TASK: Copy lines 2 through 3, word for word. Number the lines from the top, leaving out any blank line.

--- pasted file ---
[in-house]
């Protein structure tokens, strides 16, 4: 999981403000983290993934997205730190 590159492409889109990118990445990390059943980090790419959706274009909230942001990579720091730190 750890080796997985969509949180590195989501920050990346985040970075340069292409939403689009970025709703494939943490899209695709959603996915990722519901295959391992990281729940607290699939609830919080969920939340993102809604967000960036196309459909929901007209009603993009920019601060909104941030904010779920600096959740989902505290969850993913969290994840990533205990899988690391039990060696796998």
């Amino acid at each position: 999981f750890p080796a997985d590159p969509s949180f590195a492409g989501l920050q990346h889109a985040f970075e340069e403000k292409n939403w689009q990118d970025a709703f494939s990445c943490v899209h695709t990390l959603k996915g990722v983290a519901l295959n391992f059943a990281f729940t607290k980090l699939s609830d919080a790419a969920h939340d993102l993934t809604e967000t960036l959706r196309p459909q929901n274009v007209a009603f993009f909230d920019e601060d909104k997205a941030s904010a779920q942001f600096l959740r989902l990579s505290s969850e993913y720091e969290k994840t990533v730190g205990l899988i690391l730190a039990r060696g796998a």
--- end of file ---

């Protein structure tokens, strides 16, 4: 999981403000983290993934997205730190 590159492409889109990118990445990390059943980090790419959706274009909230942001990579720091730190 750890080796997985969509949180590195989501920050990346985040970075340069292409939403689009970025709703494939943490899209695709959603996915990722519901295959391992990281729940607290699939609830919080969920939340993102809604967000960036196309459909929901007209009603993009920019601060909104941030904010779920600096959740989902505290969850993913969290994840990533205990899988690391039990060696796998």
């Amino acid at each position: 999981f750890p080796a997985d590159p969509s949180f590195a492409g989501l920050q990346h889109a985040f970075e340069e403000k292409n939403w689009q990118d970025a709703f494939s990445c943490v899209h695709t990390l959603k996915g990722v983290a519901l295959n391992f059943a990281f729940t607290k980090l699939s609830d919080a790419a969920h939340d993102l993934t809604e967000t960036l959706r196309p459909q929901n274009v007209a009603f993009f909230d920019e601060d909104k997205a941030s904010a779920q942001f600096l959740r989902l990579s505290s969850e993913y720091e969290k994840t990533v730190g205990l899988i690391l730190a039990r060696g796998a």